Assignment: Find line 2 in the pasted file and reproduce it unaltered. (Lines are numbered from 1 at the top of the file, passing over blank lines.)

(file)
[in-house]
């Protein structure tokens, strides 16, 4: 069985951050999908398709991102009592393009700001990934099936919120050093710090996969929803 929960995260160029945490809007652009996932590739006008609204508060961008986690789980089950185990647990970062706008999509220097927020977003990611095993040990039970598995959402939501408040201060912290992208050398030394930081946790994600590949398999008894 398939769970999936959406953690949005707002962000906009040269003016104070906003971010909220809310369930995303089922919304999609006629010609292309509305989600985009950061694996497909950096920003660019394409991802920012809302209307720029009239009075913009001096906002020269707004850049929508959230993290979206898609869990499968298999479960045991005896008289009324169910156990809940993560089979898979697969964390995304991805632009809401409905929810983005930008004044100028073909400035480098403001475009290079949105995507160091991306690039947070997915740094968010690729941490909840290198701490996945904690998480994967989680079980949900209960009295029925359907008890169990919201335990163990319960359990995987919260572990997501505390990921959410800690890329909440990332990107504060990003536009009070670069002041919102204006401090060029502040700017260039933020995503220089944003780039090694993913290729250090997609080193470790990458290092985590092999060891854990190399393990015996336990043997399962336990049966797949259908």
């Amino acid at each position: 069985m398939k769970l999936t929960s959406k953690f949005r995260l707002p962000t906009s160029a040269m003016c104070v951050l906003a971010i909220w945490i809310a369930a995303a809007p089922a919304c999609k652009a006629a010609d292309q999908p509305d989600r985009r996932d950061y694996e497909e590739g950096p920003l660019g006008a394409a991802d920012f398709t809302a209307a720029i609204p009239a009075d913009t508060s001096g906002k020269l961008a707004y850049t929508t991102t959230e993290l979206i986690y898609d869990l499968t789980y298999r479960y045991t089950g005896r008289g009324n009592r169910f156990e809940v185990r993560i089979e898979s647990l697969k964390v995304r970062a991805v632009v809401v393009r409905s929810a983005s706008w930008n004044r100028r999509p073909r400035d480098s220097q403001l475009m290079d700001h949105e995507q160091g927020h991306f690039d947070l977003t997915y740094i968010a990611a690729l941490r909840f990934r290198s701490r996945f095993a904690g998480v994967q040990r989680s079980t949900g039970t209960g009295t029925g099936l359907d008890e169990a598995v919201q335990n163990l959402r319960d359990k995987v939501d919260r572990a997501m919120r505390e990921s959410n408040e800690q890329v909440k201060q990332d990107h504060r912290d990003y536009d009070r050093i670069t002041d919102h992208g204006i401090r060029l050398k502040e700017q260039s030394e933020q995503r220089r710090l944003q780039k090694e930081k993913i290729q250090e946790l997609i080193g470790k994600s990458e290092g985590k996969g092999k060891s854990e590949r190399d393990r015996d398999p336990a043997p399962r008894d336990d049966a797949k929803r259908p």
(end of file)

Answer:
């Protein structure tokens, strides 16, 4: 069985951050999908398709991102009592393009700001990934099936919120050093710090996969929803 929960995260160029945490809007652009996932590739006008609204508060961008986690789980089950185990647990970062706008999509220097927020977003990611095993040990039970598995959402939501408040201060912290992208050398030394930081946790994600590949398999008894 398939769970999936959406953690949005707002962000906009040269003016104070906003971010909220809310369930995303089922919304999609006629010609292309509305989600985009950061694996497909950096920003660019394409991802920012809302209307720029009239009075913009001096906002020269707004850049929508959230993290979206898609869990499968298999479960045991005896008289009324169910156990809940993560089979898979697969964390995304991805632009809401409905929810983005930008004044100028073909400035480098403001475009290079949105995507160091991306690039947070997915740094968010690729941490909840290198701490996945904690998480994967989680079980949900209960009295029925359907008890169990919201335990163990319960359990995987919260572990997501505390990921959410800690890329909440990332990107504060990003536009009070670069002041919102204006401090060029502040700017260039933020995503220089944003780039090694993913290729250090997609080193470790990458290092985590092999060891854990190399393990015996336990043997399962336990049966797949259908």